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“Being Asian here is scary”: South Korean video game professional denounces racism in the US

A South Korean professional video game player described the “indescribable” racism he has suffered since he moved to Texas, in a clip that has gone viral on social networks, raising numerous condemnatory reactions.

Violence against Asians has escalated in the United States since last year, something activists link to the rhetoric of former President Donald Trump, especially his repeated labeling of the coronavirus as the “virus of China.”

Lee Eui-seok, who plays the Overwatch video game for the Dallas Fuel team under the name Fearless, said during a round of questions on the Twitch platform that this is the first time he has suffered from racism of this kind.

“Being Asian here is scary,” said the 22-year-old.

“People try to start fights with us … There are even people coughing on us. They deliberately cough on us. They (insult us) while laughing.”

“The racism here is not a joke,” he added.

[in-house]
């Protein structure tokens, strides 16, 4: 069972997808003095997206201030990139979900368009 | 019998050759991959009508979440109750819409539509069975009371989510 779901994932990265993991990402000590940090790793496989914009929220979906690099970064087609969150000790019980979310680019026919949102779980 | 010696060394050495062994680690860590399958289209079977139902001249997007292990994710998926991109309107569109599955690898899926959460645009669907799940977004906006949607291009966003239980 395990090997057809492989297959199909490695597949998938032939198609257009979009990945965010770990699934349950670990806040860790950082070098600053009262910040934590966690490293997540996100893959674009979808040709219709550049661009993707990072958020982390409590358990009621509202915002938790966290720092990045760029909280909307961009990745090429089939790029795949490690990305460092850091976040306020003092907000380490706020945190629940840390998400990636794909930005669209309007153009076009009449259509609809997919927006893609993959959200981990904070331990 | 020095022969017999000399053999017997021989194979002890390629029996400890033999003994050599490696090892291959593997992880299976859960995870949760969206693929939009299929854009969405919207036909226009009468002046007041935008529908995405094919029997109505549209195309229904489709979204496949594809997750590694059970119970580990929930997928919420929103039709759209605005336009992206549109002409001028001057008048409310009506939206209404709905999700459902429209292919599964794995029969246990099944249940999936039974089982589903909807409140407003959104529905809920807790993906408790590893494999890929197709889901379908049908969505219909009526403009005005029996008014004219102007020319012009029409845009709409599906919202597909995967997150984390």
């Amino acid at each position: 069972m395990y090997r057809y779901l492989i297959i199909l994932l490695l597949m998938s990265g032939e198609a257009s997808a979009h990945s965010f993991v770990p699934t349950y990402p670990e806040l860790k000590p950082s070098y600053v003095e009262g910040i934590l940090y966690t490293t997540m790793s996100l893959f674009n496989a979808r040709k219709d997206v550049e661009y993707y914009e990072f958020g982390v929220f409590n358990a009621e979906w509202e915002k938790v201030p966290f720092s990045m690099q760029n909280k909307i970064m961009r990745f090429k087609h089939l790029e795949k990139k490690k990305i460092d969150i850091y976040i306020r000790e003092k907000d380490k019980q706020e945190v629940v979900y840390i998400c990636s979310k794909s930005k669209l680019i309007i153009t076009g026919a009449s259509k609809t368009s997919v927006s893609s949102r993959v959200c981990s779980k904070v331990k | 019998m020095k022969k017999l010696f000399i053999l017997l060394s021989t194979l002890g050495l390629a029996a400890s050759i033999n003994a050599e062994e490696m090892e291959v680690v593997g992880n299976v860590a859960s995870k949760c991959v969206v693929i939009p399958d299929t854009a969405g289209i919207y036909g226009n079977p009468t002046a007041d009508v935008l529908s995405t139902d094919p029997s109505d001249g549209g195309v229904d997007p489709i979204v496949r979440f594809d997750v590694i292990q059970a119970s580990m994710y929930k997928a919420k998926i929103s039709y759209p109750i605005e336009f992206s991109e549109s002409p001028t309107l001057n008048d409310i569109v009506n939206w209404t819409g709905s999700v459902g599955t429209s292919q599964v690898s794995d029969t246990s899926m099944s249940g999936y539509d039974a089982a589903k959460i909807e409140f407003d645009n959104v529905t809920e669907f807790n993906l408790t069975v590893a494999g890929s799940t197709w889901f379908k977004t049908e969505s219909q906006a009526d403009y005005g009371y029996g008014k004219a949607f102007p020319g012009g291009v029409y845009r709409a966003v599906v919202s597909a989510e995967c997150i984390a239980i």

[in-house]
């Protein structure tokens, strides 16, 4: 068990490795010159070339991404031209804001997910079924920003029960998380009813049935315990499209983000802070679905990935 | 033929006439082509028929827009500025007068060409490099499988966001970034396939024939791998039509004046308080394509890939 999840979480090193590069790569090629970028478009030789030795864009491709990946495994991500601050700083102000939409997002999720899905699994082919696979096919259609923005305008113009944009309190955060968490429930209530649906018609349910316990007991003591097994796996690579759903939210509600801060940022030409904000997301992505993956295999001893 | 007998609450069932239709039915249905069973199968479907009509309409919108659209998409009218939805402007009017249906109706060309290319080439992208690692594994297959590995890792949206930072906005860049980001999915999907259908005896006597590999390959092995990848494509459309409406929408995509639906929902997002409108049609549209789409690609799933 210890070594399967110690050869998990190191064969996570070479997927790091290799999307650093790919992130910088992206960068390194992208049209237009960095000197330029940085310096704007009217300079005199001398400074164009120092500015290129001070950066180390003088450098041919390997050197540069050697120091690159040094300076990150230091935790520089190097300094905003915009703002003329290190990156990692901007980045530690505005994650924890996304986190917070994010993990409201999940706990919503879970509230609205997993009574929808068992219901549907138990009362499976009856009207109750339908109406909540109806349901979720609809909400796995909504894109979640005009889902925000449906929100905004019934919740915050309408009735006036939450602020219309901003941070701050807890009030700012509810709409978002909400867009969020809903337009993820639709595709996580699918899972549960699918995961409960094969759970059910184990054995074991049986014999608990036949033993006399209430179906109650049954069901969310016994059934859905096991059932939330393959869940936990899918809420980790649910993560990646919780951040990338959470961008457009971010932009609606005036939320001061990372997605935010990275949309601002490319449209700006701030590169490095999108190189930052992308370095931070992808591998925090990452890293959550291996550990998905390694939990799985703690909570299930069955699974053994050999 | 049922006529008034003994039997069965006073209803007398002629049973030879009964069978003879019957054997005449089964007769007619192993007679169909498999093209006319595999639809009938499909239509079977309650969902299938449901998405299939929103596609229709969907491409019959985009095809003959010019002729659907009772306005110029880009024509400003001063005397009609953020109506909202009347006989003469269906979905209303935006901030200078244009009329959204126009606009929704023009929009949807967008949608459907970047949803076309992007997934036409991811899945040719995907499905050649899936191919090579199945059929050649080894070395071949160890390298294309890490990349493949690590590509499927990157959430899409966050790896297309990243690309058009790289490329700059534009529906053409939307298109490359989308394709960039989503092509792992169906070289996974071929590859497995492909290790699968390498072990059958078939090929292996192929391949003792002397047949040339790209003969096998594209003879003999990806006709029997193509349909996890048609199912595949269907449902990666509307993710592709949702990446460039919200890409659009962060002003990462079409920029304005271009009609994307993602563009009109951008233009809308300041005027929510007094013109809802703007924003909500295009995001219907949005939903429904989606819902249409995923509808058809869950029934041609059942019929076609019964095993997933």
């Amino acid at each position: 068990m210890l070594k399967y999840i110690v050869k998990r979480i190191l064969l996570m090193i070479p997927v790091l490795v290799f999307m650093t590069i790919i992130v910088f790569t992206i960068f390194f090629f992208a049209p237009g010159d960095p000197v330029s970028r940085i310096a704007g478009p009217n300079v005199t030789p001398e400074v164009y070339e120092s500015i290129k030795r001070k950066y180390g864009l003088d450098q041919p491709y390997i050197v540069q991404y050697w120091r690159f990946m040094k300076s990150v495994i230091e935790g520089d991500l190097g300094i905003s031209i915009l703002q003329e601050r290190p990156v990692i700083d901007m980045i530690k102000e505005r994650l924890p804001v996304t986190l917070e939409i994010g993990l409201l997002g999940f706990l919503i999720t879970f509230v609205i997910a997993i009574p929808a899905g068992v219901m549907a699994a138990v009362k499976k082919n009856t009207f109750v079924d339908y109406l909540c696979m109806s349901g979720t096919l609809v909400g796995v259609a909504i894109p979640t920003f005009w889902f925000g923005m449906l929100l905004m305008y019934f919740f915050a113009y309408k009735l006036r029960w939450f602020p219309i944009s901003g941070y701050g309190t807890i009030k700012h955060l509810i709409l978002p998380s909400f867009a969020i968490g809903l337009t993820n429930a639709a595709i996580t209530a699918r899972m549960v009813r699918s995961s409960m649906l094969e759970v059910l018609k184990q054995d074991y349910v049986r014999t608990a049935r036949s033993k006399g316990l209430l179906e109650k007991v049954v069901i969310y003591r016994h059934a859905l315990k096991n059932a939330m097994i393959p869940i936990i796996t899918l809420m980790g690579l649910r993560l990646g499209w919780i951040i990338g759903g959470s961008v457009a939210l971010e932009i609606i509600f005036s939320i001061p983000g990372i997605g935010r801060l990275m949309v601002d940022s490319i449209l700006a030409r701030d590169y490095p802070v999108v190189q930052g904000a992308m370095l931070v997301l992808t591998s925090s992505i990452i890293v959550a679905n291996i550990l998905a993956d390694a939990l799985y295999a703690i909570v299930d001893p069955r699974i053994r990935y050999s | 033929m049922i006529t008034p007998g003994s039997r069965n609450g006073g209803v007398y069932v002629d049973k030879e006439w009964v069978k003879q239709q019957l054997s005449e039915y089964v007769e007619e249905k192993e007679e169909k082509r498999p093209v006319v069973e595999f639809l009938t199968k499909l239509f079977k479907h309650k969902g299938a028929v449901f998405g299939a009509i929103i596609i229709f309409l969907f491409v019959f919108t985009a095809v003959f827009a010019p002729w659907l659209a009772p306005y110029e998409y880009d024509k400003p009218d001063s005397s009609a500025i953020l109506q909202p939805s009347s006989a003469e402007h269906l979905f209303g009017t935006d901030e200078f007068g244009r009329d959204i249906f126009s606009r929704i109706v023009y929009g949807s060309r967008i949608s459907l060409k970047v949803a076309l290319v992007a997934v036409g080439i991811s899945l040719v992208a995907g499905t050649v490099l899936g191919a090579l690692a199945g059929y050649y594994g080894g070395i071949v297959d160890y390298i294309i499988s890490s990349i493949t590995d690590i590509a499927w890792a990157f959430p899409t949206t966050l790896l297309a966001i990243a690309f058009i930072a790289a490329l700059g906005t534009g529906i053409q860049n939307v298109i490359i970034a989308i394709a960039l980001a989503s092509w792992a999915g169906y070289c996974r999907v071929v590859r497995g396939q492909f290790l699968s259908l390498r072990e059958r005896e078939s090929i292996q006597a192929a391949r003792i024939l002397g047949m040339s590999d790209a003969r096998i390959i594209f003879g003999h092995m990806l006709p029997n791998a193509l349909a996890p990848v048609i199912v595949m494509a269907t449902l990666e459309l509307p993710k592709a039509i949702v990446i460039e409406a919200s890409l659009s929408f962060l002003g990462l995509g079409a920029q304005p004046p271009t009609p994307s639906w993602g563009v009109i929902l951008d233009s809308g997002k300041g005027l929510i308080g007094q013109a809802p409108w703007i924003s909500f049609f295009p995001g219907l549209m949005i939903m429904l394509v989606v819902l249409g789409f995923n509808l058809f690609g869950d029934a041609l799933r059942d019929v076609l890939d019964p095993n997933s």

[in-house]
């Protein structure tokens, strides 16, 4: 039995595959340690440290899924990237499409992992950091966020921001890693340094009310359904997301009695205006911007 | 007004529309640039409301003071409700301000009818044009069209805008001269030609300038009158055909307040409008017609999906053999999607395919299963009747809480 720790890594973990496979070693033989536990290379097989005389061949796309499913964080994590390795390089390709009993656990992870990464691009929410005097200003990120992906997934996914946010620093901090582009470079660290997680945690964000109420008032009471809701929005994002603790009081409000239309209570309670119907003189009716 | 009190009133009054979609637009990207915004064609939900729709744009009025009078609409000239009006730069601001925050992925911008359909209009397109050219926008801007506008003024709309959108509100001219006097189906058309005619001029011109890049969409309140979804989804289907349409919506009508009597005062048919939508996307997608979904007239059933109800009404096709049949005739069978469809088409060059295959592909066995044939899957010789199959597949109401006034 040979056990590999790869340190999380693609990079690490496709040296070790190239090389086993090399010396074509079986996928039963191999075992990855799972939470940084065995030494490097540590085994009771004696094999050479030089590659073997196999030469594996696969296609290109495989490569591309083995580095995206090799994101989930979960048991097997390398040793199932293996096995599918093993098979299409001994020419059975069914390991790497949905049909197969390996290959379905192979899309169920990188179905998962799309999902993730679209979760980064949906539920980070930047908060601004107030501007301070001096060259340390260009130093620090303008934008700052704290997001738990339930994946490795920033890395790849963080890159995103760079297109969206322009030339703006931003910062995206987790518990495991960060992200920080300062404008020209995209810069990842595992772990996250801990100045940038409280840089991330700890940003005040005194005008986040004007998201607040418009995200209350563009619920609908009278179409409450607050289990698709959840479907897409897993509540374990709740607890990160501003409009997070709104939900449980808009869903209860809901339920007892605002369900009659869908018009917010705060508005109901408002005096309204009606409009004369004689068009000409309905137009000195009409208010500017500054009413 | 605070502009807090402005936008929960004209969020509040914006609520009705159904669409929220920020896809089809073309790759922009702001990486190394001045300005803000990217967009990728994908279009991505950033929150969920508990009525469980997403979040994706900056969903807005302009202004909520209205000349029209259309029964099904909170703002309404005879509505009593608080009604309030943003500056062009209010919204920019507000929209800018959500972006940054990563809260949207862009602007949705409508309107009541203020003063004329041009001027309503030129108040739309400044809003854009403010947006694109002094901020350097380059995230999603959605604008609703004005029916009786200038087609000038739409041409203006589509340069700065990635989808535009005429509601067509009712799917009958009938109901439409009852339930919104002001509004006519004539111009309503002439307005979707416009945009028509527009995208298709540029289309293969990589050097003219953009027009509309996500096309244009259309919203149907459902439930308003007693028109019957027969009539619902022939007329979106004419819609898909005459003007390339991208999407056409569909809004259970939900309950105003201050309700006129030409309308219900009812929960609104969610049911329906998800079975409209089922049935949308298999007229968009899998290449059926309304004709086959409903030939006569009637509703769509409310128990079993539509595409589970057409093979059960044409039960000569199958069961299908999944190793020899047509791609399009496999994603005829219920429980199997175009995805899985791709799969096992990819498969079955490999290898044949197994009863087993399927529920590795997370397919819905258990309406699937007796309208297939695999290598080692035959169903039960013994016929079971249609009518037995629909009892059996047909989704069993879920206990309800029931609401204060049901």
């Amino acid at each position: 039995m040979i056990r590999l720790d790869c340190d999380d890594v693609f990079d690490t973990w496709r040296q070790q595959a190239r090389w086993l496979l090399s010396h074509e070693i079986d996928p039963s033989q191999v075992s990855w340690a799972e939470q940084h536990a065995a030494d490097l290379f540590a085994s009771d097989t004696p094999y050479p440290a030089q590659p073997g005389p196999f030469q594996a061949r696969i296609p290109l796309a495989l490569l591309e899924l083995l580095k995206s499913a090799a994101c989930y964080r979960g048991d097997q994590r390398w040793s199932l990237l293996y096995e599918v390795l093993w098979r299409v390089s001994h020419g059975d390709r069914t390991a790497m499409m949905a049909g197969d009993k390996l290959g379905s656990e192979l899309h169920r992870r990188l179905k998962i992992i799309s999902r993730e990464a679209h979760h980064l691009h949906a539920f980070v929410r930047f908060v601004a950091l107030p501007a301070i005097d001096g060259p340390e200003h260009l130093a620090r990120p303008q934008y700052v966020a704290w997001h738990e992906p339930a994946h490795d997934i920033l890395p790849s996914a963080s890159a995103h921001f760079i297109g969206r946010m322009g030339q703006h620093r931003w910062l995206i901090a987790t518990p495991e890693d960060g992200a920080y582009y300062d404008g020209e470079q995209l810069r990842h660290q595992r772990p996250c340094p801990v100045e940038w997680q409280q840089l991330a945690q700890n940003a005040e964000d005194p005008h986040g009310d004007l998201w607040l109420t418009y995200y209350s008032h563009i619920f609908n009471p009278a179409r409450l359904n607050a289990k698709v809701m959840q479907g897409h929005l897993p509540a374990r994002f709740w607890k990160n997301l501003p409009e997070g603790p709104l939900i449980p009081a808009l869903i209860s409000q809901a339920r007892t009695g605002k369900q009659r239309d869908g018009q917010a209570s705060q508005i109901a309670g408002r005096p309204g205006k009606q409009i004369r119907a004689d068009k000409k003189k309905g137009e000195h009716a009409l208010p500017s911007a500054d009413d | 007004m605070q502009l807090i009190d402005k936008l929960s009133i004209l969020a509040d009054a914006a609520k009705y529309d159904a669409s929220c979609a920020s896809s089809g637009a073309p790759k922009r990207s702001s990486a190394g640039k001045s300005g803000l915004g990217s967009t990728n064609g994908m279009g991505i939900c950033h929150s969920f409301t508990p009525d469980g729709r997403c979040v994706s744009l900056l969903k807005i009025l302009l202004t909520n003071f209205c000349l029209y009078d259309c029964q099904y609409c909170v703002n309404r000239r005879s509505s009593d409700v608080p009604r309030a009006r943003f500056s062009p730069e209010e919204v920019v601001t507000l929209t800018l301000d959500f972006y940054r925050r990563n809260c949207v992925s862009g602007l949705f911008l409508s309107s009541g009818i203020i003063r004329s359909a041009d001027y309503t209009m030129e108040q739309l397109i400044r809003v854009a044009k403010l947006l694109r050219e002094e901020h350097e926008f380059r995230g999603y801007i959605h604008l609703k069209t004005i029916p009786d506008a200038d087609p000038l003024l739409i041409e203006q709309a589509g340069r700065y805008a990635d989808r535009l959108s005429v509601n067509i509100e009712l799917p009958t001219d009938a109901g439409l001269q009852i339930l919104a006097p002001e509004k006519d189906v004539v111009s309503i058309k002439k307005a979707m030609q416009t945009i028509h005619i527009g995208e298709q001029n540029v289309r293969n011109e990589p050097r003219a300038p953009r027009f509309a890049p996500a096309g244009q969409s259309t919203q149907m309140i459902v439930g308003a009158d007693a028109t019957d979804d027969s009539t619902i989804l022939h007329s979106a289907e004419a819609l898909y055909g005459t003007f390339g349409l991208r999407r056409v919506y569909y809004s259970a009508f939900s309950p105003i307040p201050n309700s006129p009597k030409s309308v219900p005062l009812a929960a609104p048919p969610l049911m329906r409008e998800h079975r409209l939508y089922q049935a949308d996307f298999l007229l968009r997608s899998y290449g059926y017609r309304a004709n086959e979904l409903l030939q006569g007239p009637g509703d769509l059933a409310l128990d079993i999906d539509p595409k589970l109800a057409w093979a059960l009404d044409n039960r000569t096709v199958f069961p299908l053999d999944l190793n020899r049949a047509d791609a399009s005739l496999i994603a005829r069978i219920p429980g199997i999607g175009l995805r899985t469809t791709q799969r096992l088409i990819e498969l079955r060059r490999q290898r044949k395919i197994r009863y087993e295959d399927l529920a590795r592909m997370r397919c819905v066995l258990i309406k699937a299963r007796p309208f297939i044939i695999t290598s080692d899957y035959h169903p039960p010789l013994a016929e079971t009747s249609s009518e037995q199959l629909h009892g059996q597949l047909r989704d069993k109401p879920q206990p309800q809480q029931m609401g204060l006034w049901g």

A clip of the broadcast was posted on Twitter Tuesday, with English subtitles, by Jade “swingchip” Kim, a Korean player and manager of the Florida Mayhem team who said she was also targeted for racism.

Kim told The Washington Post that Lee’s comments were like “a whiplash.”

“With everything that is happening in America lately, I couldn’t let this go too, so I translated the clip and posted it,” he explained.

The captioned clip had logged more than 326,000 views as of Thursday.

Hate crimes against Asians practically tripled, from 49 to 122, last year in the 16 largest cities in the United States, while this type of crime fell 7% overall, according to a recent report by the Center for the Study. of Hate and Extremism.

According to Lee, the racist attacks he suffered in Dallas “occurred almost daily” and were “terrifying” and “serious.”

People would come up to him on the street and yell racist insults at him, he said, adding that three years ago, when he was based in Los Angeles, he could “(live) peacefully in the United States.”

“I don’t think we had any problems there.”

Lee’s team is owned by Envy Gaming, whose founder Mark Rufail condemned the attacks and “unwarranted hatred”, promising to ensure the safety of his players.

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